1.Who taught you to cook? What is your first memory of cooking?
    Answer A: My good friend Heston Blumenthal taught me to cook. I befriended him when I was working and living in London and I secretly worked in his kitchen for 50 pence an hour. My first memory of cooking was successfully making a pot of Deb instant mashed potato for a dinner party that I hosted for 80 guests in my backyard. I served this with pig's guts and chicken livers finished off with a cab sav, merlot, shiraz reduction and crispy sage leaves.

    Answer B: My mother taught me to cook. One of my first vivid memories is watching her make her apple streudel pastry by hand. She would stretch it across the table skillfully while I was assigned my lump to play with. The smell of her baking was nothing short of culinary fabulous. Over the years I have continued to watch and learn from her. She is self taught and an alchemist in the kitchen often creating her own recipes.

    2.Have you ever appeared or acted on TV? If so please provide details.
    Answer A: Yes I appeared on the Super Saturday show as a contestant. Unfortunately I was unable to answer the general knowledge question ( tell me what 12 year old knows which sea captain fought in the Battle of Trafalgur?) much to the disgust of my oldest brother because I did not win him the fold up pool table. I have also acted in a seriously bad student film as an over acting refugee. Hopefully all evidence of that has been destroyed!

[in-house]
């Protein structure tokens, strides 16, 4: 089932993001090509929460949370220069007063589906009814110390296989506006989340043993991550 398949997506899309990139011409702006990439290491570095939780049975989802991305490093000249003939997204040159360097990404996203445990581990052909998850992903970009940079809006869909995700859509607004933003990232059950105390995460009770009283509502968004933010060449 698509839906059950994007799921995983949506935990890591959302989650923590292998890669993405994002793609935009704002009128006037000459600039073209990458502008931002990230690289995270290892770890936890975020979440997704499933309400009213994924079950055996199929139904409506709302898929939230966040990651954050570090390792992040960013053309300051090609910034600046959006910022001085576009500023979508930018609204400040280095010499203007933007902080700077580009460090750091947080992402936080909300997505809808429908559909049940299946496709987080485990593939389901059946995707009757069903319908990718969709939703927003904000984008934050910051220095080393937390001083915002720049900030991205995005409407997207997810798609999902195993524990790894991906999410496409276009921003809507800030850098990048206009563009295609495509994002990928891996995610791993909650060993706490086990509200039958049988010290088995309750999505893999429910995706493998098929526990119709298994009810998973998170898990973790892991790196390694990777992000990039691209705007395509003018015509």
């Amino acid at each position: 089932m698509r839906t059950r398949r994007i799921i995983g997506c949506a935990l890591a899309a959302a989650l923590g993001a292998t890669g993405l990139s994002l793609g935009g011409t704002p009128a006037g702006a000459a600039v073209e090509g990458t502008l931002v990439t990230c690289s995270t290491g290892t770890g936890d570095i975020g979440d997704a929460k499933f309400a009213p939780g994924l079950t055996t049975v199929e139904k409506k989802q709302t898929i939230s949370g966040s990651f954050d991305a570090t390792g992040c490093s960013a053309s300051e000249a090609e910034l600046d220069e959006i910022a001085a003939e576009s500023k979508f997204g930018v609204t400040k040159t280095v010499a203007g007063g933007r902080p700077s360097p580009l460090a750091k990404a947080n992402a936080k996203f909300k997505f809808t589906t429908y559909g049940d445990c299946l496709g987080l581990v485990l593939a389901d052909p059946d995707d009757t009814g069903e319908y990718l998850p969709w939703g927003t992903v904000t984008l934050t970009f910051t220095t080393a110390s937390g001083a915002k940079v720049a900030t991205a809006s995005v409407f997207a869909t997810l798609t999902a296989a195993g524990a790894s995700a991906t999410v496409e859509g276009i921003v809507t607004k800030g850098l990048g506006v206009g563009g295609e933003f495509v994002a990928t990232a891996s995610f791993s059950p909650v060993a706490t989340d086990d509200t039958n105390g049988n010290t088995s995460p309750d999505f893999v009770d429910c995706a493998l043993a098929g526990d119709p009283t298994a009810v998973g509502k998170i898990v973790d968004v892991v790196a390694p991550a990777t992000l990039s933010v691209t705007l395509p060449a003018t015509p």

Answer B:Yes I am a former student of NIDA and have appeared on several Aussie soaps as a dead corpse, a shoplifter and a seriously deranged psychiatric patient foaming at the mouth. I also won best actor for my high school performance as one of the ugly hags in Macbeth and I have had extensive calisthenics experience.

    3.What is the most difficult thing you have had to personally overcome?
    Answer A: The most difficult thing for me to personally overcome was watching my footy team Port Power get slaughtered in the 2007 grandfinal against Geelong. It caused me a great deal of pain and distress and by half time I was paraletic drunk and lying on my bathroom floor unconscious. My two sons had to witness this tragic behaviour which caused me a great deal of shame and embarrassment.

    Answer B:Discovering that my husband had been fucking his best friend's wife .The grandfinal episode probably comes out just in front- just. Call me a fan. Cheating husbands can be disposed of. You have to stick by your team through thick and thin- the sign of a true supporter!!

    Answers: 1B, 2A and 3A.

    * Please note that if you have any skeletons in your closet like a cheating husband, a shoplifting grandmother or you were really horrible to a number of people during your high school years then I would advise you to consider forgetting Masterchef! Also if you have questionable photos of yourself in the eighties sporting a fermullet and big shoulder pads then you might want to ensure all photographic evidence is destroyed or be prepared to look like a complete tosser. That I will leave to you and I am happy to assist anyone still brave enough to have their personal life made into public property. It will come at a price though, I no longer write for nothing...